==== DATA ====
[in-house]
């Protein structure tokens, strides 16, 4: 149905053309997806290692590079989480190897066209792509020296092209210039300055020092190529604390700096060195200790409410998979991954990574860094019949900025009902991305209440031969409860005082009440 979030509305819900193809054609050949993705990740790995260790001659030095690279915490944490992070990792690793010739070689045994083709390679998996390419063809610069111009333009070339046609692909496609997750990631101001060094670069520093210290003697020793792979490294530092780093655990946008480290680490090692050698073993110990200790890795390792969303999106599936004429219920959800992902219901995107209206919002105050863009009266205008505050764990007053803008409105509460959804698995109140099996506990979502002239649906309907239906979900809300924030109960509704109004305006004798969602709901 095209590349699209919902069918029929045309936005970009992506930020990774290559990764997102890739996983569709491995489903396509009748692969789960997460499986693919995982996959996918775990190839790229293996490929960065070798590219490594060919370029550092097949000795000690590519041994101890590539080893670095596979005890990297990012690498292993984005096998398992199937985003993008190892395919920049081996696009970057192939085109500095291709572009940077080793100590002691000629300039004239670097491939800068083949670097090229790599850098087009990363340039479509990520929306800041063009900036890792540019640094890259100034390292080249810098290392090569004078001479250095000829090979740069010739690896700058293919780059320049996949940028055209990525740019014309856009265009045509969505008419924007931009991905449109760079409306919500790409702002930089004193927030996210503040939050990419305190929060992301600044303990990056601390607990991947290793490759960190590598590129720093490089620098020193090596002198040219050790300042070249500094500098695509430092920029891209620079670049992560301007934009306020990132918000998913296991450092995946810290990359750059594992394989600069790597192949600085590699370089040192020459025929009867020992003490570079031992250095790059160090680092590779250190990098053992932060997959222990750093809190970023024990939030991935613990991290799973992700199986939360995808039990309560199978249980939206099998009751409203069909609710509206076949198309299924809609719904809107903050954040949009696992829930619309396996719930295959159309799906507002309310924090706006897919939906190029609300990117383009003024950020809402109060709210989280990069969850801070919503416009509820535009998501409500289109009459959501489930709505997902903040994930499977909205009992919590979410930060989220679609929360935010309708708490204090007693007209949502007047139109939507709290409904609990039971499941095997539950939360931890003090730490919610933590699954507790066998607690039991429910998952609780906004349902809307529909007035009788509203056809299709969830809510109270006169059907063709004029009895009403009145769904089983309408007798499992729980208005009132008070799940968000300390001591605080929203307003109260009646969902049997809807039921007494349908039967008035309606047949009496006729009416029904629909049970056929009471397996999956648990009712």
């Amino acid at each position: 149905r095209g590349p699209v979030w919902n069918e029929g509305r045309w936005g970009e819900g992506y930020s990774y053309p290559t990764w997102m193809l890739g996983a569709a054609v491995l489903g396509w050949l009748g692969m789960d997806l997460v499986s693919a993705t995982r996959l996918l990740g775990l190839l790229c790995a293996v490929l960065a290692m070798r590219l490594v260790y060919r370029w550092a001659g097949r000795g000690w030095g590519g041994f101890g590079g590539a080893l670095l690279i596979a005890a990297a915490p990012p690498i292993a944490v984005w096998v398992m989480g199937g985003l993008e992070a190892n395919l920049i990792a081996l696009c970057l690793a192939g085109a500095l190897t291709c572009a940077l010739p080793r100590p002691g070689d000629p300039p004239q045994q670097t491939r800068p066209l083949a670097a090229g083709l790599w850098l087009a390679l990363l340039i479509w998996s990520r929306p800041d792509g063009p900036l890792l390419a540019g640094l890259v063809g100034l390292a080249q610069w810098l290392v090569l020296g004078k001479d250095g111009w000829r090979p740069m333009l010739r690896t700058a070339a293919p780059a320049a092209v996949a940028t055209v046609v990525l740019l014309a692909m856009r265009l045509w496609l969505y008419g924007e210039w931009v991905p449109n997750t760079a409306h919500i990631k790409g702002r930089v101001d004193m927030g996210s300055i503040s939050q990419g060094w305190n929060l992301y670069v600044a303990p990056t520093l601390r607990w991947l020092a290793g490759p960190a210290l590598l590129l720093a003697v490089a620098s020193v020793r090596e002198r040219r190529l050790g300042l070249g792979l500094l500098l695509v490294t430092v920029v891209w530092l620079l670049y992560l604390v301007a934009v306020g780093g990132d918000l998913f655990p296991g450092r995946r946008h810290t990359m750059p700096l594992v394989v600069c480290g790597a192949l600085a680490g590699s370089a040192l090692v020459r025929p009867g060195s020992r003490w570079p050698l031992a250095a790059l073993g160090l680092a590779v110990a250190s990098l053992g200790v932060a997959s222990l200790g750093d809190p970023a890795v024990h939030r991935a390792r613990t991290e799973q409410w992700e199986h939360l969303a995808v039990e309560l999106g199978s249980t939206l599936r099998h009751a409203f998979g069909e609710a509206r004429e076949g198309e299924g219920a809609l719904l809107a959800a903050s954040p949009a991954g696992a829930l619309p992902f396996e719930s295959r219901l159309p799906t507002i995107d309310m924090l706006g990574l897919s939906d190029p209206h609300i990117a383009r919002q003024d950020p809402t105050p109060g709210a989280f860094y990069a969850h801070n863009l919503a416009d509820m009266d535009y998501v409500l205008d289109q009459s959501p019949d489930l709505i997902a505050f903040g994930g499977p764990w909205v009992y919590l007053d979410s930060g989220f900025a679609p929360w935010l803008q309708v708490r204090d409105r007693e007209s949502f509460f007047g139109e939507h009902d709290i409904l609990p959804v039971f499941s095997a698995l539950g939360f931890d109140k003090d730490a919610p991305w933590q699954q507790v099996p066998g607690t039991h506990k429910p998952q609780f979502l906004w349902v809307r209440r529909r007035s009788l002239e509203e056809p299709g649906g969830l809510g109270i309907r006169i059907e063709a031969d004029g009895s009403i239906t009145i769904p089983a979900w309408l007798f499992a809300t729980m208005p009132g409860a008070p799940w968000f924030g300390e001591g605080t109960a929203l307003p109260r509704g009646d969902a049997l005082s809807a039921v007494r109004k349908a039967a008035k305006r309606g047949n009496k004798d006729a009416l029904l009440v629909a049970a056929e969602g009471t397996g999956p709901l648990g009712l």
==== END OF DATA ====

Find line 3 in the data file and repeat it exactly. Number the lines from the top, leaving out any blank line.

């Amino acid at each position: 149905r095209g590349p699209v979030w919902n069918e029929g509305r045309w936005g970009e819900g992506y930020s990774y053309p290559t990764w997102m193809l890739g996983a569709a054609v491995l489903g396509w050949l009748g692969m789960d997806l997460v499986s693919a993705t995982r996959l996918l990740g775990l190839l790229c790995a293996v490929l960065a290692m070798r590219l490594v260790y060919r370029w550092a001659g097949r000795g000690w030095g590519g041994f101890g590079g590539a080893l670095l690279i596979a005890a990297a915490p990012p690498i292993a944490v984005w096998v398992m989480g199937g985003l993008e992070a190892n395919l920049i990792a081996l696009c970057l690793a192939g085109a500095l190897t291709c572009a940077l010739p080793r100590p002691g070689d000629p300039p004239q045994q670097t491939r800068p066209l083949a670097a090229g083709l790599w850098l087009a390679l990363l340039i479509w998996s990520r929306p800041d792509g063009p900036l890792l390419a540019g640094l890259v063809g100034l390292a080249q610069w810098l290392v090569l020296g004078k001479d250095g111009w000829r090979p740069m333009l010739r690896t700058a070339a293919p780059a320049a092209v996949a940028t055209v046609v990525l740019l014309a692909m856009r265009l045509w496609l969505y008419g924007e210039w931009v991905p449109n997750t760079a409306h919500i990631k790409g702002r930089v101001d004193m927030g996210s300055i503040s939050q990419g060094w305190n929060l992301y670069v600044a303990p990056t520093l601390r607990w991947l020092a290793g490759p960190a210290l590598l590129l720093a003697v490089a620098s020193v020793r090596e002198r040219r190529l050790g300042l070249g792979l500094l500098l695509v490294t430092v920029v891209w530092l620079l670049y992560l604390v301007a934009v306020g780093g990132d918000l998913f655990p296991g450092r995946r946008h810290t990359m750059p700096l594992v394989v600069c480290g790597a192949l600085a680490g590699s370089a040192l090692v020459r025929p009867g060195s020992r003490w570079p050698l031992a250095a790059l073993g160090l680092a590779v110990a250190s990098l053992g200790v932060a997959s222990l200790g750093d809190p970023a890795v024990h939030r991935a390792r613990t991290e799973q409410w992700e199986h939360l969303a995808v039990e309560l999106g199978s249980t939206l599936r099998h009751a409203f998979g069909e609710a509206r004429e076949g198309e299924g219920a809609l719904l809107a959800a903050s954040p949009a991954g696992a829930l619309p992902f396996e719930s295959r219901l159309p799906t507002i995107d309310m924090l706006g990574l897919s939906d190029p209206h609300i990117a383009r919002q003024d950020p809402t105050p109060g709210a989280f860094y990069a969850h801070n863009l919503a416009d509820m009266d535009y998501v409500l205008d289109q009459s959501p019949d489930l709505i997902a505050f903040g994930g499977p764990w909205v009992y919590l007053d979410s930060g989220f900025a679609p929360w935010l803008q309708v708490r204090d409105r007693e007209s949502f509460f007047g139109e939507h009902d709290i409904l609990p959804v039971f499941s095997a698995l539950g939360f931890d109140k003090d730490a919610p991305w933590q699954q507790v099996p066998g607690t039991h506990k429910p998952q609780f979502l906004w349902v809307r209440r529909r007035s009788l002239e509203e056809p299709g649906g969830l809510g109270i309907r006169i059907e063709a031969d004029g009895s009403i239906t009145i769904p089983a979900w309408l007798f499992a809300t729980m208005p009132g409860a008070p799940w968000f924030g300390e001591g605080t109960a929203l307003p109260r509704g009646d969902a049997l005082s809807a039921v007494r109004k349908a039967a008035k305006r309606g047949n009496k004798d006729a009416l029904l009440v629909a049970a056929e969602g009471t397996g999956p709901l648990g009712l």